Inspired by the way sleep helps us fix the knowledge accumulated during the day, researchers have enabled an artificial intelligence to learn how to perform new tasks.
Training periods interspersed with sleep phases
Most of AI usually master only a limited set of tasks, and cannot acquire new knowledge without forgetting everything they have learned previously. In order to overcome this limit, an international team of scientists taught an artificial neural network to master two different tasks without “overwriting” previously established connections, via targeted training and sleep periods (simulated by activating neurons in a particular pattern).
First, the team tried to form the neural network to the first task, then to the second, before adding a period of sleep at the end, but quickly realized that this sequence systematically erased the connections related to the initial task.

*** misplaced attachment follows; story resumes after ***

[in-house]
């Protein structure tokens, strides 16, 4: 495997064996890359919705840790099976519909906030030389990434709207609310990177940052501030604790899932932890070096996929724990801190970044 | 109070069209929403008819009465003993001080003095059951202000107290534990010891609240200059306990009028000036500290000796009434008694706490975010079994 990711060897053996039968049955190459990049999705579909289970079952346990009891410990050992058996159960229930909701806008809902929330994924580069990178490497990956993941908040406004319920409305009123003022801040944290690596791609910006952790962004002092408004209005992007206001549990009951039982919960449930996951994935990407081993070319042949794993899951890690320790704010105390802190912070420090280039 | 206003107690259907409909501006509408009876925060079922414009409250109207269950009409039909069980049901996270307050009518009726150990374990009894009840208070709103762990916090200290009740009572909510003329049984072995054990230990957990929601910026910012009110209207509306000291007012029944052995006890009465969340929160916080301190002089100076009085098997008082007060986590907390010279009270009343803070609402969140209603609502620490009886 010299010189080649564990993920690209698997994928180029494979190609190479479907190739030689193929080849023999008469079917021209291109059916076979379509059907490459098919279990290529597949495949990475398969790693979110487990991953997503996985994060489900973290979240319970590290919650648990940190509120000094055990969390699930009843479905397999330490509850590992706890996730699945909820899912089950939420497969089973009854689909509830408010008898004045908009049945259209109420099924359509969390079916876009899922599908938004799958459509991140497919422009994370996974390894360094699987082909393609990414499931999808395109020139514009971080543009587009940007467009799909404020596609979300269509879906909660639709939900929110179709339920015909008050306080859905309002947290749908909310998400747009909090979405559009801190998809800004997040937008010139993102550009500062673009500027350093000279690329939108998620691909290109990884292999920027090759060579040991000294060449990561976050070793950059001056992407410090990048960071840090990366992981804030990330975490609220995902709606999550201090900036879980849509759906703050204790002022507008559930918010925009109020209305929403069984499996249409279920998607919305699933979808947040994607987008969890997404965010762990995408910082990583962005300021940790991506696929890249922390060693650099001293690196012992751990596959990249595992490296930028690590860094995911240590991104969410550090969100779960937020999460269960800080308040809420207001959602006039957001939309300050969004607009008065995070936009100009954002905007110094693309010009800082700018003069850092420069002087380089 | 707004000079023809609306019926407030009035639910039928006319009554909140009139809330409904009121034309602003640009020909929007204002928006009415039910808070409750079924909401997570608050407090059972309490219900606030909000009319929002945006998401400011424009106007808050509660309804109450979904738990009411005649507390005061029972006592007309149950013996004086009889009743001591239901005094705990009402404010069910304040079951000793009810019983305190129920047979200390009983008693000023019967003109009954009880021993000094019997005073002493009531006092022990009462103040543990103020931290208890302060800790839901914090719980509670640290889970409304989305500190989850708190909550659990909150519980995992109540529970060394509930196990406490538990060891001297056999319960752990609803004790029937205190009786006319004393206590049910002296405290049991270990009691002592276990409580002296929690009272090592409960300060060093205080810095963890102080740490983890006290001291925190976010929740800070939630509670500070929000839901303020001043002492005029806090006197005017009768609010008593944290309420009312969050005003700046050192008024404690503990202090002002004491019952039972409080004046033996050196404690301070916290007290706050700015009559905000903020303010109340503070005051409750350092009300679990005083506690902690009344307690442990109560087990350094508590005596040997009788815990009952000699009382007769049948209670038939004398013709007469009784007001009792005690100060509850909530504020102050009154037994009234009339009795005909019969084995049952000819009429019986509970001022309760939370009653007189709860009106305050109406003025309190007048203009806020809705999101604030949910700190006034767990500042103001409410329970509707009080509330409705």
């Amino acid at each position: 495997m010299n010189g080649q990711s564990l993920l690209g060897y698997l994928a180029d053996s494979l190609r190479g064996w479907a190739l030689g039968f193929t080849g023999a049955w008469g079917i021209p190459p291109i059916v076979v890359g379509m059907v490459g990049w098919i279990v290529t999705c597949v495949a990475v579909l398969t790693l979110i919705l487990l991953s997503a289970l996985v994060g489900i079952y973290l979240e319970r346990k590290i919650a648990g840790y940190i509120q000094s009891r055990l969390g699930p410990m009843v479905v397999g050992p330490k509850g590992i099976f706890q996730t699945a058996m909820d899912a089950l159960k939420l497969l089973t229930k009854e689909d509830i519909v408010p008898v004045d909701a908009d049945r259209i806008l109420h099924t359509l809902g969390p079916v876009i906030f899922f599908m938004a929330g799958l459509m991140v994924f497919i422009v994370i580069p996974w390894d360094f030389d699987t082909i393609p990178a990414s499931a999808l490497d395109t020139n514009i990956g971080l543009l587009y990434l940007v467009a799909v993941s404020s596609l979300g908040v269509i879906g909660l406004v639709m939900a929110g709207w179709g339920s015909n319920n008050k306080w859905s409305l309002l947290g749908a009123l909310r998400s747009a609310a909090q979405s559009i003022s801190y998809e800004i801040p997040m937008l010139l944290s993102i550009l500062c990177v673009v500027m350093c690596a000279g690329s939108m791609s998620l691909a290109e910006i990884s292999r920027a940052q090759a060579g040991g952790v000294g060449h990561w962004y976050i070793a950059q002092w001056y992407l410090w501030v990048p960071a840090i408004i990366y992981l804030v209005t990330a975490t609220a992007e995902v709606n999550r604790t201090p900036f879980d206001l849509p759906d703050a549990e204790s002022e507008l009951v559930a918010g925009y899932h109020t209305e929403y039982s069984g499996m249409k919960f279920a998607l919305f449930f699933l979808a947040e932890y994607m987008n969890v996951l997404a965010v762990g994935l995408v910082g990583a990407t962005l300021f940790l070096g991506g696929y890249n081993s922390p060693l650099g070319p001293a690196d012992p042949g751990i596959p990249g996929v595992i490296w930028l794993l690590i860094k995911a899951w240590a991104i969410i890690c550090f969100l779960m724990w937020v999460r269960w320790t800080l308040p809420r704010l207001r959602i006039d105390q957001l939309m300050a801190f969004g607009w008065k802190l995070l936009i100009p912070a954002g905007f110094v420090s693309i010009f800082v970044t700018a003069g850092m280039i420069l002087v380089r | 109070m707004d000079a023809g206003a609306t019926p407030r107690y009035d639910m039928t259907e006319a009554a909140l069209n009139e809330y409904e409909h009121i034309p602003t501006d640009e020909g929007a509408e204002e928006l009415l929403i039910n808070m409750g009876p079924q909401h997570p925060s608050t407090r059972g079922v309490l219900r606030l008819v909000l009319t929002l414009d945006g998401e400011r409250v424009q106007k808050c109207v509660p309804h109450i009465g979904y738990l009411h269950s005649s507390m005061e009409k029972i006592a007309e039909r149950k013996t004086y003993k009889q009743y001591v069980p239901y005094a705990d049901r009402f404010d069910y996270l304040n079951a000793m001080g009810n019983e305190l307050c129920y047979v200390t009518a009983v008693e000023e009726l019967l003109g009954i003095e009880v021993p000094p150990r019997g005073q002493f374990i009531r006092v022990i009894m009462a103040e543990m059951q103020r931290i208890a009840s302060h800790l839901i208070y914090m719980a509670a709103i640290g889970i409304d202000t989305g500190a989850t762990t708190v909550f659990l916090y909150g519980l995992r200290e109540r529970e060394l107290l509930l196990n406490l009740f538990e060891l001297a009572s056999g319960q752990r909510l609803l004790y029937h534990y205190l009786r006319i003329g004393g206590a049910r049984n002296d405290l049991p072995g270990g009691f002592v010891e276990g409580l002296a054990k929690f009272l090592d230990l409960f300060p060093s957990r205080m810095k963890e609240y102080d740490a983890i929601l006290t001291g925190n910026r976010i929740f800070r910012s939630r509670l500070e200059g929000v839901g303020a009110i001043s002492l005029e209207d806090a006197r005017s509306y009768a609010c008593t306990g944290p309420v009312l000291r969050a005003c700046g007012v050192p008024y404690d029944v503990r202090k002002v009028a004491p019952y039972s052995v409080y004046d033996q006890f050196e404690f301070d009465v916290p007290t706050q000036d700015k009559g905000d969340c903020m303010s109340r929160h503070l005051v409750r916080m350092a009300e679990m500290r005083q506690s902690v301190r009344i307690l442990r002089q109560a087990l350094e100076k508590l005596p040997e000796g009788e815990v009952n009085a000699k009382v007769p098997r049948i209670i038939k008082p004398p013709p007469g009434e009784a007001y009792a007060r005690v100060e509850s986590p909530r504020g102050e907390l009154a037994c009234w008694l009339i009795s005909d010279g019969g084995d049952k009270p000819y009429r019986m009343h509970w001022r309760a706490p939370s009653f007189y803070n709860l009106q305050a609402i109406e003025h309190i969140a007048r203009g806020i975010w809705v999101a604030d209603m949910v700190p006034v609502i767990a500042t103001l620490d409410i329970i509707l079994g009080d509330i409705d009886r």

” Complementary experiments showed that it was important to quickly alternate training and sleep sessions while the AI learned the second task “, explains Erik Delanois, researcher at the University of California and lead author of the study, published in the journal Computational Biology PLOS. ” This helped consolidate initially memorized connections, which would otherwise have been erased. »
This method notably taught two different foraging patterns to the neural network, which was able to identify simulated food particles while avoiding their toxic counterparts.
Towards more versatile impulse neural networks
The team explained that they used “pulse” neural networks, which consume much less energy than conventional devices, but whose complex design, inspired by living things, currently limits their use to very specific domains and tasks.
” The goal of AI’s lifelong learning is to have the ability to combine different experiences in an intelligent way and apply that learning to new situations, as animals and humans do. “Says Hava Siegelmann, from the University of Massachusetts.
” The current trend is to bring ideas from neuroscience and biology to improve existing machine learning, and sleep is one of them. concludes Maxim Bazhenov, from the University of California.